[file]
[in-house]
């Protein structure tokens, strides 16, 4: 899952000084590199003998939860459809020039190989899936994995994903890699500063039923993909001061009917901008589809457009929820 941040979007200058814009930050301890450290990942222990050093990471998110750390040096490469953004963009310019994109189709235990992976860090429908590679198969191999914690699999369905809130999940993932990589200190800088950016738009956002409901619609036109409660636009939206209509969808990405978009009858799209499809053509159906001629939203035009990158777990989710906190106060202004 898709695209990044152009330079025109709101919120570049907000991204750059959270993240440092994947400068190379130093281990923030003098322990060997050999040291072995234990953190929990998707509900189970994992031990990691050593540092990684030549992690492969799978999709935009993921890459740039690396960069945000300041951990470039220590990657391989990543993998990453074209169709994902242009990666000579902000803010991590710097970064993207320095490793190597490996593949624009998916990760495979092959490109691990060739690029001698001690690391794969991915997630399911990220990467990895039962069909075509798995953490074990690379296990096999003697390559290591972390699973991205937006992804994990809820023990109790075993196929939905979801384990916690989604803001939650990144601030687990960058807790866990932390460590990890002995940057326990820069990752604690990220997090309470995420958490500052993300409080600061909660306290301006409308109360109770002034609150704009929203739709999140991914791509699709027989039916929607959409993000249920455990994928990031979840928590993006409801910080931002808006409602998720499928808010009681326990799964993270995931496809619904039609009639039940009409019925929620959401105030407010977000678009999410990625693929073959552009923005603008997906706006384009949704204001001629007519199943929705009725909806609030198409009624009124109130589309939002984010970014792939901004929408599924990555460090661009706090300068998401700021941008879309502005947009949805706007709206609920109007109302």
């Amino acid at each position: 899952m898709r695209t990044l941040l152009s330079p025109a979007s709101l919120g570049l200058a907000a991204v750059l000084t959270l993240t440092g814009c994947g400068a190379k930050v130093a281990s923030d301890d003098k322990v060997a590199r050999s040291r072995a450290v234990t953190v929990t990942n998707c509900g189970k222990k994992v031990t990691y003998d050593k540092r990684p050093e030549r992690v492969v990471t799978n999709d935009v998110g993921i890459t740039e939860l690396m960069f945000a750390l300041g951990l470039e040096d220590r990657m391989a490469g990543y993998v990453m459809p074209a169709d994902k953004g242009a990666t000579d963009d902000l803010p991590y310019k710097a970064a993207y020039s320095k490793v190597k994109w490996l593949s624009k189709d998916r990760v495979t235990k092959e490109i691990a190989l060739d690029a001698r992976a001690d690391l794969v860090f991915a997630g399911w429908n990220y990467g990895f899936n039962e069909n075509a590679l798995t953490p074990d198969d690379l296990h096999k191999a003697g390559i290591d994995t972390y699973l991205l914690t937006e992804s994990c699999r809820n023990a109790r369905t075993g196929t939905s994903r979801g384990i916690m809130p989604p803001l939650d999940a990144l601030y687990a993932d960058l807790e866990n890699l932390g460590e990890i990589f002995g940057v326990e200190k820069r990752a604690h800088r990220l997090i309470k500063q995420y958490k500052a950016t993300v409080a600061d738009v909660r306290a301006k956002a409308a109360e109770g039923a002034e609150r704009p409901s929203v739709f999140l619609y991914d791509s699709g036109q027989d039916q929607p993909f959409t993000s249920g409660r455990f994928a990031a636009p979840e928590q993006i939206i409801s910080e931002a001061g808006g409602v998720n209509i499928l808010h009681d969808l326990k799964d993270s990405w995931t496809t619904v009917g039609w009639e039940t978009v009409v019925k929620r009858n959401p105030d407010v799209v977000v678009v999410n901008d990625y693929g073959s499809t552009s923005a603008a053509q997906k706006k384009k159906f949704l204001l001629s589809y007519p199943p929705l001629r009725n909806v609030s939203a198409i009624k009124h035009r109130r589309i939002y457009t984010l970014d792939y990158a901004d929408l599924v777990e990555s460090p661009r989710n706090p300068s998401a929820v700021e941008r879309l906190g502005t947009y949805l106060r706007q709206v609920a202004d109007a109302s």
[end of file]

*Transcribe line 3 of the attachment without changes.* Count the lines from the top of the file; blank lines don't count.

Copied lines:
């Amino acid at each position: 899952m898709r695209t990044l941040l152009s330079p025109a979007s709101l919120g570049l200058a907000a991204v750059l000084t959270l993240t440092g814009c994947g400068a190379k930050v130093a281990s923030d301890d003098k322990v060997a590199r050999s040291r072995a450290v234990t953190v929990t990942n998707c509900g189970k222990k994992v031990t990691y003998d050593k540092r990684p050093e030549r992690v492969v990471t799978n999709d935009v998110g993921i890459t740039e939860l690396m960069f945000a750390l300041g951990l470039e040096d220590r990657m391989a490469g990543y993998v990453m459809p074209a169709d994902k953004g242009a990666t000579d963009d902000l803010p991590y310019k710097a970064a993207y020039s320095k490793v190597k994109w490996l593949s624009k189709d998916r990760v495979t235990k092959e490109i691990a190989l060739d690029a001698r992976a001690d690391l794969v860090f991915a997630g399911w429908n990220y990467g990895f899936n039962e069909n075509a590679l798995t953490p074990d198969d690379l296990h096999k191999a003697g390559i290591d994995t972390y699973l991205l914690t937006e992804s994990c699999r809820n023990a109790r369905t075993g196929t939905s994903r979801g384990i916690m809130p989604p803001l939650d999940a990144l601030y687990a993932d960058l807790e866990n890699l932390g460590e990890i990589f002995g940057v326990e200190k820069r990752a604690h800088r990220l997090i309470k500063q995420y958490k500052a950016t993300v409080a600061d738009v909660r306290a301006k956002a409308a109360e109770g039923a002034e609150r704009p409901s929203v739709f999140l619609y991914d791509s699709g036109q027989d039916q929607p993909f959409t993000s249920g409660r455990f994928a990031a636009p979840e928590q993006i939206i409801s910080e931002a001061g808006g409602v998720n209509i499928l808010h009681d969808l326990k799964d993270s990405w995931t496809t619904v009917g039609w009639e039940t978009v009409v019925k929620r009858n959401p105030d407010v799209v977000v678009v999410n901008d990625y693929g073959s499809t552009s923005a603008a053509q997906k706006k384009k159906f949704l204001l001629s589809y007519p199943p929705l001629r009725n909806v609030s939203a198409i009624k009124h035009r109130r589309i939002y457009t984010l970014d792939y990158a901004d929408l599924v777990e990555s460090p661009r989710n706090p300068s998401a929820v700021e941008r879309l906190g502005t947009y949805l106060r706007q709206v609920a202004d109007a109302s």